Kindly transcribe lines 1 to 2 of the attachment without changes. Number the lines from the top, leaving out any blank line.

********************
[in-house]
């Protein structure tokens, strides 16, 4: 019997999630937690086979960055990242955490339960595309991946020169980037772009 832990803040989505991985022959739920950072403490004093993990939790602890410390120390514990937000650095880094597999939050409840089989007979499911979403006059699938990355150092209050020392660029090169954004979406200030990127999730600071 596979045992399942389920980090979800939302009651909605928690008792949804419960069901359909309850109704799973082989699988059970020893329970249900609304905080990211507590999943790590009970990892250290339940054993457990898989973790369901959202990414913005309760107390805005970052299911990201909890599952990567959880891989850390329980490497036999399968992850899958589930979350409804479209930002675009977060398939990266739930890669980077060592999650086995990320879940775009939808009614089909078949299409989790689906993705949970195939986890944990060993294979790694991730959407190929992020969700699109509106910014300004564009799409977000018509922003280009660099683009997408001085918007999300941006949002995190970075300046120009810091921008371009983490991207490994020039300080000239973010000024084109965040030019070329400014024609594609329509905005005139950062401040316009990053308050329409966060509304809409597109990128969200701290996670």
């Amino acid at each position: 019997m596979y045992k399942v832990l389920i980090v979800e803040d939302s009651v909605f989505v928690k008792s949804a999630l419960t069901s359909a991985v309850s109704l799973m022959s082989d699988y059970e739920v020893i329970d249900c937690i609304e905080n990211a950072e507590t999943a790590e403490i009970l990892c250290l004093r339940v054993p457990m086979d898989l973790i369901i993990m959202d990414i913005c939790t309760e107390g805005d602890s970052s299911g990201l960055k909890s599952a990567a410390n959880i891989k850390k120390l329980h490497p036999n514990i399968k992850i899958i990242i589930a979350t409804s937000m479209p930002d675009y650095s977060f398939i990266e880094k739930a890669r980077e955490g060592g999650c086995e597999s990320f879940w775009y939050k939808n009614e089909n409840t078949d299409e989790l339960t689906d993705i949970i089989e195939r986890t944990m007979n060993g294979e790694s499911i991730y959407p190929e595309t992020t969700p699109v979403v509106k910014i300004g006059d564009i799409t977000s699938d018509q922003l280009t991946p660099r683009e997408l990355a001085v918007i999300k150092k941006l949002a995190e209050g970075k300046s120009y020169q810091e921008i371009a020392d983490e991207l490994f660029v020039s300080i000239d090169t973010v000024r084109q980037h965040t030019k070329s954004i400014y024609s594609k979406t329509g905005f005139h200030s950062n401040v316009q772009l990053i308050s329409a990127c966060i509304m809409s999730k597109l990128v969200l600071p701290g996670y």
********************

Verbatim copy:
[in-house]
């Protein structure tokens, strides 16, 4: 019997999630937690086979960055990242955490339960595309991946020169980037772009 832990803040989505991985022959739920950072403490004093993990939790602890410390120390514990937000650095880094597999939050409840089989007979499911979403006059699938990355150092209050020392660029090169954004979406200030990127999730600071 596979045992399942389920980090979800939302009651909605928690008792949804419960069901359909309850109704799973082989699988059970020893329970249900609304905080990211507590999943790590009970990892250290339940054993457990898989973790369901959202990414913005309760107390805005970052299911990201909890599952990567959880891989850390329980490497036999399968992850899958589930979350409804479209930002675009977060398939990266739930890669980077060592999650086995990320879940775009939808009614089909078949299409989790689906993705949970195939986890944990060993294979790694991730959407190929992020969700699109509106910014300004564009799409977000018509922003280009660099683009997408001085918007999300941006949002995190970075300046120009810091921008371009983490991207490994020039300080000239973010000024084109965040030019070329400014024609594609329509905005005139950062401040316009990053308050329409966060509304809409597109990128969200701290996670």